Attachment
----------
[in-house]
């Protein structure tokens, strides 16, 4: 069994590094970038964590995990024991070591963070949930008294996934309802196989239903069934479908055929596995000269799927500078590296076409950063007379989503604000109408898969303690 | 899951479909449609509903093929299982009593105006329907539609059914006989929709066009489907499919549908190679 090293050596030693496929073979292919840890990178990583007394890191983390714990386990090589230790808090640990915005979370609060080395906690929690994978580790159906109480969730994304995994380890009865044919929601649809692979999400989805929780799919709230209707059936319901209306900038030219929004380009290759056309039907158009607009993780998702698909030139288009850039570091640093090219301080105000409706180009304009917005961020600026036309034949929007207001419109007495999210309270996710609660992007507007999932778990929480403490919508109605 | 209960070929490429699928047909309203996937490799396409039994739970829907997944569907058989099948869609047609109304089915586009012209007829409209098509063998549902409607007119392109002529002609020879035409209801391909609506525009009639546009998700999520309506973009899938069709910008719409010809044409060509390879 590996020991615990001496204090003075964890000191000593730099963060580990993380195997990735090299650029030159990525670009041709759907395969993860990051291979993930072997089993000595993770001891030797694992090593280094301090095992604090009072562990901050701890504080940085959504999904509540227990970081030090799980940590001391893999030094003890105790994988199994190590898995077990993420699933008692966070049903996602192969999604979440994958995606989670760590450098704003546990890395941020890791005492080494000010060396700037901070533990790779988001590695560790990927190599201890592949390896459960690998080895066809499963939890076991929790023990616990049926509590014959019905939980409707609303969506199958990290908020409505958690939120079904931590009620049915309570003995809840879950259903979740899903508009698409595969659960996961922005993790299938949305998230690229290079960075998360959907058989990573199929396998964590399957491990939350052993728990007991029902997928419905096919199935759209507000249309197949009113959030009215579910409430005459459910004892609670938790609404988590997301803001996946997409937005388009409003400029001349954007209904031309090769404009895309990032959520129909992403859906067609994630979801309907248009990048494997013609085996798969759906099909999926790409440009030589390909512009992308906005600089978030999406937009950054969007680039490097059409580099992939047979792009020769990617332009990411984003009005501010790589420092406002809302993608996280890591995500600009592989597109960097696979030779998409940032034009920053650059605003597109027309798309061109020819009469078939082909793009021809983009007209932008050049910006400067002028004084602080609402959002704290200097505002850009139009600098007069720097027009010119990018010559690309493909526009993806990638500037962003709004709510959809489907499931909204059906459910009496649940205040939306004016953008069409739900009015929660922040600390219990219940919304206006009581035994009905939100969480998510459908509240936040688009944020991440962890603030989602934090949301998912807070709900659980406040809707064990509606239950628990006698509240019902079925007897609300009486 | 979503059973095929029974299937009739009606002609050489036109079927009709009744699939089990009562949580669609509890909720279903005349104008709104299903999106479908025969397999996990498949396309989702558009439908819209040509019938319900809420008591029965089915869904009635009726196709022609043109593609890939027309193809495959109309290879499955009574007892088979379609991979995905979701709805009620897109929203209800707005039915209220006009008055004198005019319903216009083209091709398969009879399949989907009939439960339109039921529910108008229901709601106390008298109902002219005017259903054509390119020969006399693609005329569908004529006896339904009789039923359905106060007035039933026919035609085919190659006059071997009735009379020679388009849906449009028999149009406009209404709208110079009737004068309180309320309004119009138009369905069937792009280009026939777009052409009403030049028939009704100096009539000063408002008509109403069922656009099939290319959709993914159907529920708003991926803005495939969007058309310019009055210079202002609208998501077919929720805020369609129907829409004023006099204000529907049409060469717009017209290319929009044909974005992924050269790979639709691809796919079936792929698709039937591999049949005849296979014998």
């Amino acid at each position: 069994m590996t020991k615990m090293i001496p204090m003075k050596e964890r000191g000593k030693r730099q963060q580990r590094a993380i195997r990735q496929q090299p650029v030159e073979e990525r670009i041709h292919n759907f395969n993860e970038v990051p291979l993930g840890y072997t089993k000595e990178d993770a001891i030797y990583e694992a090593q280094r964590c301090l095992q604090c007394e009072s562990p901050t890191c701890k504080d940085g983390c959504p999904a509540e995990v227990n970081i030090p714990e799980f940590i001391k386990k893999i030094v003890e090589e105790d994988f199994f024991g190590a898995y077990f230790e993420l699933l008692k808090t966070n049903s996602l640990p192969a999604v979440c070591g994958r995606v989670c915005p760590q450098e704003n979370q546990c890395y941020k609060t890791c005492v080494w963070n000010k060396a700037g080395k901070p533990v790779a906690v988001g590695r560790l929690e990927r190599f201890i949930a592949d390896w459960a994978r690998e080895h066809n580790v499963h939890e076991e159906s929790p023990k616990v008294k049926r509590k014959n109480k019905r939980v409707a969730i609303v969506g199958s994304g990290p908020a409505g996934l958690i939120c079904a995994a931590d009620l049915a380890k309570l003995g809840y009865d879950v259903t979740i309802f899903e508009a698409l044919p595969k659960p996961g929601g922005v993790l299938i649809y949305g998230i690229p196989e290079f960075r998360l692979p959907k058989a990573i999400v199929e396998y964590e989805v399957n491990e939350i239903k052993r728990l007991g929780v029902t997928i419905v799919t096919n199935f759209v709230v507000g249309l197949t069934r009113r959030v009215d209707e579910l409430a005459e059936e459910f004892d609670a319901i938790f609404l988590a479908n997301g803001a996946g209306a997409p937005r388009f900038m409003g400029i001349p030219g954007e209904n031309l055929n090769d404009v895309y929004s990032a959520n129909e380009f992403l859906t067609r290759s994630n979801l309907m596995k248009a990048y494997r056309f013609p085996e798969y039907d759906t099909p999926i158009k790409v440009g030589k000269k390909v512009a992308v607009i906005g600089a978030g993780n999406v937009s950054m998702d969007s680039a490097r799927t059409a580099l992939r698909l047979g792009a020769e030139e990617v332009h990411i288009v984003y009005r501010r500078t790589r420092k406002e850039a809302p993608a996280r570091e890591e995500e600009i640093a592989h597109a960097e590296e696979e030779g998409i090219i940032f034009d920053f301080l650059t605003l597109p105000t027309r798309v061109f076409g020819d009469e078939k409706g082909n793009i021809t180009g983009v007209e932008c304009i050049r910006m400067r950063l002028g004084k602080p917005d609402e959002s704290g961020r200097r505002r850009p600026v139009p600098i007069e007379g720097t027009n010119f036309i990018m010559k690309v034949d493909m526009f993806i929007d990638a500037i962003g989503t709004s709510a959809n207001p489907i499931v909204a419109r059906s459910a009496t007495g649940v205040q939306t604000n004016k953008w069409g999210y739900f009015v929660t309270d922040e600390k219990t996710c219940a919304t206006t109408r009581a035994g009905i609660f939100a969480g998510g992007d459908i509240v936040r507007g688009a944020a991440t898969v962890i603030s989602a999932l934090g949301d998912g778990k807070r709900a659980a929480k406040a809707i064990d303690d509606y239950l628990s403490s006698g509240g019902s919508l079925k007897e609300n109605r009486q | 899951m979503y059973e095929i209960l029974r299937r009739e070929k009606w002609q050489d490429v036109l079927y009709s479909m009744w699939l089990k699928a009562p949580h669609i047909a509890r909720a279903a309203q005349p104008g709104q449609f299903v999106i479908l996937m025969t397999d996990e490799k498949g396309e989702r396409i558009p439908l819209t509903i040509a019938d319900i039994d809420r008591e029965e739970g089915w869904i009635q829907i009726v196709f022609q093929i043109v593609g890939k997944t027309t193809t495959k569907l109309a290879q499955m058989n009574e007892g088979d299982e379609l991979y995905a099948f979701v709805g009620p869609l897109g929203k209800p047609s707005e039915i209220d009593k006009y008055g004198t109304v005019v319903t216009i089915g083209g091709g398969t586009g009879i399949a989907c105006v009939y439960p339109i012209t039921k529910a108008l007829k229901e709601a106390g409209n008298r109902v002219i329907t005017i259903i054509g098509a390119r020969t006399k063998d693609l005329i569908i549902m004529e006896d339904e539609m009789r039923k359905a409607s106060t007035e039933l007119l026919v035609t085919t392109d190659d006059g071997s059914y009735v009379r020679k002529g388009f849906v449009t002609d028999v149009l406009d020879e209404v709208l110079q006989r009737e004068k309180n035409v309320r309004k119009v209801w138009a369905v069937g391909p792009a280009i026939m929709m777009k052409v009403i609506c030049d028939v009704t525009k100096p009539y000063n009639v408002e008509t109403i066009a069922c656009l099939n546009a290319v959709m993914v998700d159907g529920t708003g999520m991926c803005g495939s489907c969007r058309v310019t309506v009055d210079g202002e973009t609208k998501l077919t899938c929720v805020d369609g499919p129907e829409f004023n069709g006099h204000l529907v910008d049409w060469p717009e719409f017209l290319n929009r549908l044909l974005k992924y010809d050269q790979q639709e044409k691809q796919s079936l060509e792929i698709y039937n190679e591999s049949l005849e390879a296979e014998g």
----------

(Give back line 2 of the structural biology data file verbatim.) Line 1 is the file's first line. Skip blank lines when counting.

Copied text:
């Protein structure tokens, strides 16, 4: 069994590094970038964590995990024991070591963070949930008294996934309802196989239903069934479908055929596995000269799927500078590296076409950063007379989503604000109408898969303690 | 899951479909449609509903093929299982009593105006329907539609059914006989929709066009489907499919549908190679 090293050596030693496929073979292919840890990178990583007394890191983390714990386990090589230790808090640990915005979370609060080395906690929690994978580790159906109480969730994304995994380890009865044919929601649809692979999400989805929780799919709230209707059936319901209306900038030219929004380009290759056309039907158009607009993780998702698909030139288009850039570091640093090219301080105000409706180009304009917005961020600026036309034949929007207001419109007495999210309270996710609660992007507007999932778990929480403490919508109605 | 209960070929490429699928047909309203996937490799396409039994739970829907997944569907058989099948869609047609109304089915586009012209007829409209098509063998549902409607007119392109002529002609020879035409209801391909609506525009009639546009998700999520309506973009899938069709910008719409010809044409060509390879 590996020991615990001496204090003075964890000191000593730099963060580990993380195997990735090299650029030159990525670009041709759907395969993860990051291979993930072997089993000595993770001891030797694992090593280094301090095992604090009072562990901050701890504080940085959504999904509540227990970081030090799980940590001391893999030094003890105790994988199994190590898995077990993420699933008692966070049903996602192969999604979440994958995606989670760590450098704003546990890395941020890791005492080494000010060396700037901070533990790779988001590695560790990927190599201890592949390896459960690998080895066809499963939890076991929790023990616990049926509590014959019905939980409707609303969506199958990290908020409505958690939120079904931590009620049915309570003995809840879950259903979740899903508009698409595969659960996961922005993790299938949305998230690229290079960075998360959907058989990573199929396998964590399957491990939350052993728990007991029902997928419905096919199935759209507000249309197949009113959030009215579910409430005459459910004892609670938790609404988590997301803001996946997409937005388009409003400029001349954007209904031309090769404009895309990032959520129909992403859906067609994630979801309907248009990048494997013609085996798969759906099909999926790409440009030589390909512009992308906005600089978030999406937009950054969007680039490097059409580099992939047979792009020769990617332009990411984003009005501010790589420092406002809302993608996280890591995500600009592989597109960097696979030779998409940032034009920053650059605003597109027309798309061109020819009469078939082909793009021809983009007209932008050049910006400067002028004084602080609402959002704290200097505002850009139009600098007069720097027009010119990018010559690309493909526009993806990638500037962003709004709510959809489907499931909204059906459910009496649940205040939306004016953008069409739900009015929660922040600390219990219940919304206006009581035994009905939100969480998510459908509240936040688009944020991440962890603030989602934090949301998912807070709900659980406040809707064990509606239950628990006698509240019902079925007897609300009486 | 979503059973095929029974299937009739009606002609050489036109079927009709009744699939089990009562949580669609509890909720279903005349104008709104299903999106479908025969397999996990498949396309989702558009439908819209040509019938319900809420008591029965089915869904009635009726196709022609043109593609890939027309193809495959109309290879499955009574007892088979379609991979995905979701709805009620897109929203209800707005039915209220006009008055004198005019319903216009083209091709398969009879399949989907009939439960339109039921529910108008229901709601106390008298109902002219005017259903054509390119020969006399693609005329569908004529006896339904009789039923359905106060007035039933026919035609085919190659006059071997009735009379020679388009849906449009028999149009406009209404709208110079009737004068309180309320309004119009138009369905069937792009280009026939777009052409009403030049028939009704100096009539000063408002008509109403069922656009099939290319959709993914159907529920708003991926803005495939969007058309310019009055210079202002609208998501077919929720805020369609129907829409004023006099204000529907049409060469717009017209290319929009044909974005992924050269790979639709691809796919079936792929698709039937591999049949005849296979014998």